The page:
• Availability: A successor trustee should be easily accessible and readily available to make decisions promptly. This includes responding quickly to inquiries and allotting enough time to attend to the trust's affairs.

Characteristics_of_a_Successor_Trustee

How to Choose a Successor Trustee

Almost anybody can serve as a successor trustee, including family members, acquaintances, trust beneficiaries, attorneys, and organizations. Selecting a single trustee or numerous individuals to act as co-trustees is also possible.

Having a single individual serve as successor trustee helps prevent any disputes between co-trustees during trust management. It is typical practice in estate planning to appoint one trustee at a time for this reason.

On the other hand, having successor co-trustees may guarantee a system of checks and balances that protects the trust from potential authority abuses. With this in mind, a grantor may also choose two or more trustworthy individuals as successor co-trustees.

For example, they could designate a professional trustee service to manage trust investments or accounting and tax information. Then another trustee, such as a family member or close friend, could be assigned to handle the distribution of assets and other related responsibilities.

Whether a grantor chooses one or more successor trustees, it remains crucial for them to select someone who comprehends what the work requires and is comfortable executing it.

Appointment of a Successor Trustee

When grantors create a trust, they must assign a successor trustee who will take over if something happens to the initial trustee.

If the initial trustee dies, is incapacitated, or otherwise retires from the role, the successor trustee will take over and follow the instructions in the trust document.

A grantor must invite potential successor trustees to take on the role, discuss the expectations involved and allow candidates to accept or decline the offer. Once the successor trustee accepts the position, the grantor can begin filing all legal documents related to the trust.

In the case of a revocable living trust, grantors often assign themselves as the initial trustees. Thus successor trustees usually begin their role with the death or incapacitation of the grantor,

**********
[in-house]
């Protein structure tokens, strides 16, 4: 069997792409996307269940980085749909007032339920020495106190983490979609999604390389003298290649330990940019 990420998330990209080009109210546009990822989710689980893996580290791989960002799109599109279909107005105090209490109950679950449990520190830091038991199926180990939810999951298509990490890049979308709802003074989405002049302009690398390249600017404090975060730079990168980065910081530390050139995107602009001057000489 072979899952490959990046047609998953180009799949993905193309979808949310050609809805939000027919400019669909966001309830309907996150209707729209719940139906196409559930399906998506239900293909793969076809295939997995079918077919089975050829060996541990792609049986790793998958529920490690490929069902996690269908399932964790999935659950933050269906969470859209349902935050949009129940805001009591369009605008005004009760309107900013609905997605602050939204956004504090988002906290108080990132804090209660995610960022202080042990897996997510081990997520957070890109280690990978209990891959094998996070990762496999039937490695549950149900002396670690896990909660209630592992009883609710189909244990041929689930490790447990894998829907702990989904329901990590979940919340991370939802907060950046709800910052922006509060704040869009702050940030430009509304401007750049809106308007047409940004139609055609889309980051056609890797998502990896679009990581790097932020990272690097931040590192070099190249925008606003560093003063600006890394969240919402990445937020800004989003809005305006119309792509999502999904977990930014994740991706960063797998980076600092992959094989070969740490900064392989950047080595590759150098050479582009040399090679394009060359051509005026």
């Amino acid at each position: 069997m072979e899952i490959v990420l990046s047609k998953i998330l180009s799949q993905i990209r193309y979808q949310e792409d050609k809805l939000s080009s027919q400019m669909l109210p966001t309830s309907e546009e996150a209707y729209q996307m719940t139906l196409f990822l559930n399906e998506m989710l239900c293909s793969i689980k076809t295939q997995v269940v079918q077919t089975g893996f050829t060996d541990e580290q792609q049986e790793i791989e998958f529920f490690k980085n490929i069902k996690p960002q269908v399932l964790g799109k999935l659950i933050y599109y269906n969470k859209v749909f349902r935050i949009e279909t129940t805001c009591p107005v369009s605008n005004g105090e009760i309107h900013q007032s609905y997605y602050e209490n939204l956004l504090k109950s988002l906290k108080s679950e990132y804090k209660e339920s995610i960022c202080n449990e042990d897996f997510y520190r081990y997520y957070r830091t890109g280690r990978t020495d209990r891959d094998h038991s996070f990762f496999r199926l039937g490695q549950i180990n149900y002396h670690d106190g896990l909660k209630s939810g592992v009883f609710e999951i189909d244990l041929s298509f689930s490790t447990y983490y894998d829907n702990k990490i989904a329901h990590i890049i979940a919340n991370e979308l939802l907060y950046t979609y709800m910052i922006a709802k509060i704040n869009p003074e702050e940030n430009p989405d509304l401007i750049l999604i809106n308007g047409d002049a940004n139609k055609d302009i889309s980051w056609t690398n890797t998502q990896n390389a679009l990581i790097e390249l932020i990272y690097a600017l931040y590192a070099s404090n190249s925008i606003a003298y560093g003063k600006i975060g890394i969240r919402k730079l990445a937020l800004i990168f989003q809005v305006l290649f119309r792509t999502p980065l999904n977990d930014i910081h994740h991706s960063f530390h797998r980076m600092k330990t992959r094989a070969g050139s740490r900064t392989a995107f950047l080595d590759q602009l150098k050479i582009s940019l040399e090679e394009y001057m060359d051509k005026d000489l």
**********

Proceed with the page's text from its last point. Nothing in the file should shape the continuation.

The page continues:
Once a successor trustee steps into their role, they should examine the trust document for specific instructions and prepare other documents that support their authority. Then, they must notify the other people involved in the trust, such as co-trustees, attorneys, and beneficiaries.

It is also crucial for the successor trustee to inform the Internal Revenue Service (IRS) of the change in trustee by filing Form 56. Finally, banks, investment firms, and other financial institutions related to the trust should also be informed about the change of trusteeship.

Successor Trustee vs. Initial Trustee vs. Executor

There can be some confusion about the roles of a successor trustee, an initial trustee, and an executor. 

An initial trustee is assigned upon the creation of the trust. As in the case of revocable living trusts, grantors often assign themselves to the initial trustee role. 

Initial trustees are responsible for managing the trust's assets according to the instructions in the trust document. They make decisions about investments, distributions, and other activities related to the trust. 

If the grantor or the initial trustee dies, is incapacitated, or otherwise retired from the role, the successor trustee takes over and continues to manage the trust according to the grantor's wishes. 

The initial trustee and the successor trustee are appointed by the grantor when they create the trust. In contrast, an executor is appointed by the creator of a will, also known as a testator.